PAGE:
Simulate The Solar System with Processing

It’s New Year’s eve and it’s time for horoscopes! Or maybe not. If you are a believer, or if you’re not, it’s still a good time to learn something more about celestial mechanics. We’ll make use of Processing, an open source programming language and environment for people who want to create images, animations, and interactions. You can download it from their website. You also need the Traer Physics library for Processing. It’s free and easy to install (just follow the instruction and be happy).

The Basics: Newton’s Law

One of the greatest discovery of mankind is due to Isaac Newton. I can’t say if he took inspiration from the New Gospel (“whatever you bind on earth shall be bound in heaven“) or from a falling apple. The fact is that with a force that behaves like this:

F = G_{N}\frac{mM}{r^{2}}

one can calculate the trajectory (orbit) of the planets in the Solar System. If you don’t know it already, these trajectories belong in general to a class of curves called conic section. In particular, the orbit of the planets appear to be ellipses. I think it’s very important to remember that not all the objects that feel gravity follow a close path such as an ellipse: the bodies in the Solar System that did not follow such orbit has been ejected from our neighborhood long time ago (billions of years!) or crushed against one another. Only the ones with stable paths are still there, such as planets, moons and thebodies int the asteroid belt between Mars and Jupiter.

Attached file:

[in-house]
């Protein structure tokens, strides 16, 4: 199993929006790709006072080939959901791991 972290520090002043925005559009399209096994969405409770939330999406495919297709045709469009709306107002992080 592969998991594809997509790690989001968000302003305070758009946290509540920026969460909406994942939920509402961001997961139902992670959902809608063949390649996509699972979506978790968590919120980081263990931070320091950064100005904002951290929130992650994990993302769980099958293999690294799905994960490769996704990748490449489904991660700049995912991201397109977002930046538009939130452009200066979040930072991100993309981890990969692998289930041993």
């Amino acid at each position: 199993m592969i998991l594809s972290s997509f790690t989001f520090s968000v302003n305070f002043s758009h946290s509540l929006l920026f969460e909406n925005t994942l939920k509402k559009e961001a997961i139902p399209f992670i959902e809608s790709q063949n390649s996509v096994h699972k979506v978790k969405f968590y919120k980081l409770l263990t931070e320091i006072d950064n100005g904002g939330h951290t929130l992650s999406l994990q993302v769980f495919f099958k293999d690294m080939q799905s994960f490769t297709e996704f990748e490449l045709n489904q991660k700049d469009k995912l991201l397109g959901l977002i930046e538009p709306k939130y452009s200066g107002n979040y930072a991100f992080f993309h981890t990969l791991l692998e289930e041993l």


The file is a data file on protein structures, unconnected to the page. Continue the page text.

Not so Basic: Long Range Interactions and Orbit Stability

The main problem with orbits is that gravity acts between every planet and the Sun, but also among the planets themselves. Our place is actually very peculiar: the large part of the mass present in the Solar System is actually located at the center, i.e. the Sun, whose position is fixed for all practical purposes. This is not true for example for binary stars. The overall effect is that the orbits are not exactly described by an ellipse. Some small corrections must be applied, but as long are they are tiny the trajectory appear stable. However, these small effects build up and after billions of years the orbit can become unstable. These tiny deviations from the perfect orbit can be actually measured and have been really used to conjecture the existence of Uranus, Neptune and Pluto. Astronomers were able to measure even tinier deviations in the orbit of Mercury. In this case the effect could not be explained by a never-seen-before planed (Vulcan) but to the precession of perihelion according to Einstein’s General Relativity.